Wednesday, September 5, 2012

September 5

We begin with Miss Barrett on September 5, 1846:

"Saturday morning

Dearest, I write just a few lines that you may know me for thinking of you tomorrow– Flush has not come & I am going on a voyage of discovery myself,—Henry being far too lukewarm. He says I may be robbed & murdered before the time for coming back, in which case remember that it is not my fault that I do not go with you to Pisa.

Just now came a kind little note from dear Mr Kenyon, who will not come, he says, Flush being away, & has set out on his travels, meaning not to come back for a week– So I might have seen you after all, today!– My comfort is, that it is good for you, beloved, to be quiet, & that coming through the sun might have made your head suffer– How my thoughts are with you—how all day they never fall off from you! I shall have my letter tonight through your dear goodness, which is a lamp hung up for me to look towards. Aladdin’s, did you say? Yes, Aladdin’s.

As to being afraid of you ever——once, do you know, I was quite afraid .. in a peculiar sense—as when it thunders, I am afraid .. or a little different from that even, or, oh yes, very different from that. Now it is changed .. the feeling is—and I am not afraid even so—except sometimes of losing your affection by some fault of my own– I am not afraid that it should be a fault of yours, remember. I trust you for goodness to the uttermost—& I know perfectly that if you did not love me (supposing it) you are one who would be ashamed for a woman to fear you, as some women fear some men– For me, I could not, you know—I know you too well & love you too perfectly, & everybody can tell what perfect love casts out.

So you need not have done with me for that reason! Understand it."
If, after they are married, he becomes disillusioned with his wife he can never say that she did not warn him. He has had ongoing and endless warnings from Miss Barrett that she will disappoint him, in some unnamed way.

"And if I shall not be slain by the “society”, you shall be written to again tonight– Ah—say in the letter I am to have, that you are better!—— And you are to come on monday—dear, dearest! Mind that!
Your Ba–

Come back safe, but without Flush——I am to have him tonight though".
Our timid Miss Barrett went into the lions den of Whitechapel to regain Flush. This should be a good story. And now we hear from Browning:
"Dearest Ba, I feel your perfect goodness at my heart– I can say nothing–
—Nor write very much more: my head still teazes, rather than pains me. Don’t lay more of it to the dinner than necessary: I got my sister to write a letter deprecatory of all pressing to eat and drink and such mistaken hospitality—to the end that I might sit unpitied, uncondoled with, and be an eyesore to nobody—which succeeded so well that I eat some mutton and drank wine & water without let or molestation: our party was reduced to three, by a couple of defections—but there was an immense talking and I dare say this continuance of my ailment is partly attributable to it– —I shall be quiet now—I tell you the simple truth, that you may believe—and this also believe, that it would have done me great good to go to you this morning: if I could lean my head on your neck, what could pain it, dear—dear Ba?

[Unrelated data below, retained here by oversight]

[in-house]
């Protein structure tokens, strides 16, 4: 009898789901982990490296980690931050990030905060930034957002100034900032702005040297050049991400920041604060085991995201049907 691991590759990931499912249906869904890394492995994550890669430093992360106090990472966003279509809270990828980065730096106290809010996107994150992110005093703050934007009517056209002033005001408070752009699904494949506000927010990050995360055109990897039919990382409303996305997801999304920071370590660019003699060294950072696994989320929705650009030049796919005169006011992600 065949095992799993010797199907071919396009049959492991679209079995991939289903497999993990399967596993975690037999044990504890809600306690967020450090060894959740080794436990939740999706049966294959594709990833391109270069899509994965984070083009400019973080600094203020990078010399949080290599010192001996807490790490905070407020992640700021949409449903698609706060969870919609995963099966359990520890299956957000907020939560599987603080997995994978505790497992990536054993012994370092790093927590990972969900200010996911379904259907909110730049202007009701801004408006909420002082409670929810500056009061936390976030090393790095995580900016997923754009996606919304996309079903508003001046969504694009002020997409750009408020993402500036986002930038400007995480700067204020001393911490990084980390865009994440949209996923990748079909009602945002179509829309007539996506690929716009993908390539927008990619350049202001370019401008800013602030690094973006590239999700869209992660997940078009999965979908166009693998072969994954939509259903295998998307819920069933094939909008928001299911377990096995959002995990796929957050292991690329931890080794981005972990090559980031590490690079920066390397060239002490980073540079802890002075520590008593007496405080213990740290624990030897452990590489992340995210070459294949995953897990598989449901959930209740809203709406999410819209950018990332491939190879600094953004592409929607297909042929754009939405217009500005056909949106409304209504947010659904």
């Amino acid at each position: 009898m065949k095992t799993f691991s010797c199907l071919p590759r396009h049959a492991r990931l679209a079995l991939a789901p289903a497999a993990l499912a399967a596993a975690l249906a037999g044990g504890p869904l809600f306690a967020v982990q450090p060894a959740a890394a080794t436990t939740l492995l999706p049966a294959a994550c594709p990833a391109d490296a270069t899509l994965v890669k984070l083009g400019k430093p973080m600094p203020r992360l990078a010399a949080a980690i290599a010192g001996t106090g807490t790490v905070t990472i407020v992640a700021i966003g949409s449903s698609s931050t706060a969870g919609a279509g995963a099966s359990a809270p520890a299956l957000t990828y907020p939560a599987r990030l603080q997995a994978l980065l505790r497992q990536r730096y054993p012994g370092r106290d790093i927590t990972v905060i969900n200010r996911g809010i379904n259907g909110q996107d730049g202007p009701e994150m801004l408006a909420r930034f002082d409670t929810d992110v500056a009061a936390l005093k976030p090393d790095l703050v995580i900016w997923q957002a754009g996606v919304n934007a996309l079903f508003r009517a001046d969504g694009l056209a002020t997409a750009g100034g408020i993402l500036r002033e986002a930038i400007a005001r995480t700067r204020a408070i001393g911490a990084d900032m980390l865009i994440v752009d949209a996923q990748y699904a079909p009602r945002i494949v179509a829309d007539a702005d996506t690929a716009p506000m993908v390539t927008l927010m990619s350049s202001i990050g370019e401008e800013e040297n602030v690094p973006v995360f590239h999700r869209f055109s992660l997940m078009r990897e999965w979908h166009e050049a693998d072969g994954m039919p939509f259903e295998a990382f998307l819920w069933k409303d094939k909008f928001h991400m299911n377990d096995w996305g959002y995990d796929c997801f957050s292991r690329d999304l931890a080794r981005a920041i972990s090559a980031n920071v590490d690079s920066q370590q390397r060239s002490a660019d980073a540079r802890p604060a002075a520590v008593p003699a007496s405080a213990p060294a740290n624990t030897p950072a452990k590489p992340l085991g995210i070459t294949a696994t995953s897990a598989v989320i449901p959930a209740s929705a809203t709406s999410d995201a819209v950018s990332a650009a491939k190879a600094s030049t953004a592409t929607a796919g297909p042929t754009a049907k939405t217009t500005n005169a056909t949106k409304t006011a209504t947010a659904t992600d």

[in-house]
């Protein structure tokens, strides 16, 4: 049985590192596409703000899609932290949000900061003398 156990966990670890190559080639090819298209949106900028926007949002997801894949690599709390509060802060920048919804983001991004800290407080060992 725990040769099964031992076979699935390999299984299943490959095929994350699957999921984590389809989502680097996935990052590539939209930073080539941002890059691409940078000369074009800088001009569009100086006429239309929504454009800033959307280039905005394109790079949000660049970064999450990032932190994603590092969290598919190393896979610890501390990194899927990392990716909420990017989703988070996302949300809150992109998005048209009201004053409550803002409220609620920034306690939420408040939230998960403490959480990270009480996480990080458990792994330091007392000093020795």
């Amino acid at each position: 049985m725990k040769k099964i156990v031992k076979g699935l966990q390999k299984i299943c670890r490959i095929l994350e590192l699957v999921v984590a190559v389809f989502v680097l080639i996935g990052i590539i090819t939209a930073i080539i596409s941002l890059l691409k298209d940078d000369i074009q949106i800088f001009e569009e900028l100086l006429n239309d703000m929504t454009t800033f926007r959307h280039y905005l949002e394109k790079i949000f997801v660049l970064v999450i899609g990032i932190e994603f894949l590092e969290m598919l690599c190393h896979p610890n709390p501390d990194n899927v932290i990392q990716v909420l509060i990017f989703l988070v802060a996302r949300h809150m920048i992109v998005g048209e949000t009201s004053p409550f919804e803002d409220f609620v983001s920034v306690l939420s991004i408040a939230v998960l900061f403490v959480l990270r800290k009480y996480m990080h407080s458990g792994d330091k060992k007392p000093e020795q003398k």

I am sorry poor Flush is not back again—very sorry. But no one would hurt him, be quite sure .. his mere value prevents that–
Shall I see you on Monday then? This is the first time since we met at the beginning, that a whole week, from a Sunday to a Saturday, has gone by without a day for us. Well—I trust you are constant .. nay, you are constant to your purpose of leaving at the end of this month– When we meet next, let us talk of our business, like the grave man and woman we are going to become. Mr K. will be away—how fortunate that is! We need implicate nobody. And in the end the reasonableness of what we do will be apparent to everybody—if I can show you, well, and happy,—which God send!
Kiss me as I kiss you, my own Ba—I am all one wide wonder at your loving nature: I can only give it the like love in return, and as much limited as I am limited. But I seem really to grow under you,—my faculties extend toward yours.
May God bless you, and enable me to make you as happy as your dear, generous heart will be contented to be made. I am your own RB"
I don't think it will take much to make Miss Barrett happy. She will be contented if she feels that she gives no pain to Browning. And I pity the person who hurts Browning; as she went directly to the banditti to bargain for the return of Flush, she would go into the depths of hell to redeem Browning. You don't think so? There is more to the battle than physical strength (which many a fool has), there is moral power that few possess or even are aware exists. I would bet on Miss Barrett.

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